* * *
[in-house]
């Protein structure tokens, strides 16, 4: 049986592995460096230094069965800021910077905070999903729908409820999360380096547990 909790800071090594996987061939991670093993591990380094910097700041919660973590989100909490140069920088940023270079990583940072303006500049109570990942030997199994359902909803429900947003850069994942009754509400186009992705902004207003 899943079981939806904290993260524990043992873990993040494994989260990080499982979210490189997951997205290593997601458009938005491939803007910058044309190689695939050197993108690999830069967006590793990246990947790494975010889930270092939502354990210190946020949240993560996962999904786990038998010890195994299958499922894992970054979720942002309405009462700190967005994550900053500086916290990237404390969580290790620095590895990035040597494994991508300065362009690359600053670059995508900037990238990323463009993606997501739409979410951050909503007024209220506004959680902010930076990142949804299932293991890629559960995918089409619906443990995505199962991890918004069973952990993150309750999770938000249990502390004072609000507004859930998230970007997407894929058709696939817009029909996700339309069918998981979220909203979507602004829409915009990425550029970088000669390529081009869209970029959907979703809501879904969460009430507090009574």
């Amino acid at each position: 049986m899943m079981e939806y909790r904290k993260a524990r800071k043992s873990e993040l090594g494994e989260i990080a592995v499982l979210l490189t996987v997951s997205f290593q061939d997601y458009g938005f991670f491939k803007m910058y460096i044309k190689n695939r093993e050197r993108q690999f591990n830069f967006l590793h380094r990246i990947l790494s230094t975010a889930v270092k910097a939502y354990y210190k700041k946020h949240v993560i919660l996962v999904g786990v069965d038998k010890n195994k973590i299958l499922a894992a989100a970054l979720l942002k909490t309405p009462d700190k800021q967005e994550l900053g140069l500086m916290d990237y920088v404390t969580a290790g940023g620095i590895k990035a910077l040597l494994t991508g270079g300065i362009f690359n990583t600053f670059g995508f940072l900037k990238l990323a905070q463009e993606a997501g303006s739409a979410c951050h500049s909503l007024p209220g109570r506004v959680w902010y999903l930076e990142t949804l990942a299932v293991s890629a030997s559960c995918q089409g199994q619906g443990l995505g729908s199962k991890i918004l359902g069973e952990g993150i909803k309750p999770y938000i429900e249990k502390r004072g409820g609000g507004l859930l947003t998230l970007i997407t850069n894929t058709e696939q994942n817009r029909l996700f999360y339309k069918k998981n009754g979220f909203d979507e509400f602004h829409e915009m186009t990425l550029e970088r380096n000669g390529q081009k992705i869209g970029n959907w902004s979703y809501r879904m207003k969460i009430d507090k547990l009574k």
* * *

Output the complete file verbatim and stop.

[in-house]
């Protein structure tokens, strides 16, 4: 049986592995460096230094069965800021910077905070999903729908409820999360380096547990 909790800071090594996987061939991670093993591990380094910097700041919660973590989100909490140069920088940023270079990583940072303006500049109570990942030997199994359902909803429900947003850069994942009754509400186009992705902004207003 899943079981939806904290993260524990043992873990993040494994989260990080499982979210490189997951997205290593997601458009938005491939803007910058044309190689695939050197993108690999830069967006590793990246990947790494975010889930270092939502354990210190946020949240993560996962999904786990038998010890195994299958499922894992970054979720942002309405009462700190967005994550900053500086916290990237404390969580290790620095590895990035040597494994991508300065362009690359600053670059995508900037990238990323463009993606997501739409979410951050909503007024209220506004959680902010930076990142949804299932293991890629559960995918089409619906443990995505199962991890918004069973952990993150309750999770938000249990502390004072609000507004859930998230970007997407894929058709696939817009029909996700339309069918998981979220909203979507602004829409915009990425550029970088000669390529081009869209970029959907979703809501879904969460009430507090009574």
């Amino acid at each position: 049986m899943m079981e939806y909790r904290k993260a524990r800071k043992s873990e993040l090594g494994e989260i990080a592995v499982l979210l490189t996987v997951s997205f290593q061939d997601y458009g938005f991670f491939k803007m910058y460096i044309k190689n695939r093993e050197r993108q690999f591990n830069f967006l590793h380094r990246i990947l790494s230094t975010a889930v270092k910097a939502y354990y210190k700041k946020h949240v993560i919660l996962v999904g786990v069965d038998k010890n195994k973590i299958l499922a894992a989100a970054l979720l942002k909490t309405p009462d700190k800021q967005e994550l900053g140069l500086m916290d990237y920088v404390t969580a290790g940023g620095i590895k990035a910077l040597l494994t991508g270079g300065i362009f690359n990583t600053f670059g995508f940072l900037k990238l990323a905070q463009e993606a997501g303006s739409a979410c951050h500049s909503l007024p209220g109570r506004v959680w902010y999903l930076e990142t949804l990942a299932v293991s890629a030997s559960c995918q089409g199994q619906g443990l995505g729908s199962k991890i918004l359902g069973e952990g993150i909803k309750p999770y938000i429900e249990k502390r004072g409820g609000g507004l859930l947003t998230l970007i997407t850069n894929t058709e696939q994942n817009r029909l996700f999360y339309k069918k998981n009754g979220f909203d979507e509400f602004h829409e915009m186009t990425l550029e970088r380096n000669g390529q081009k992705i869209g970029n959907w902004s979703y809501r879904m207003k969460i009430d507090k547990l009574k």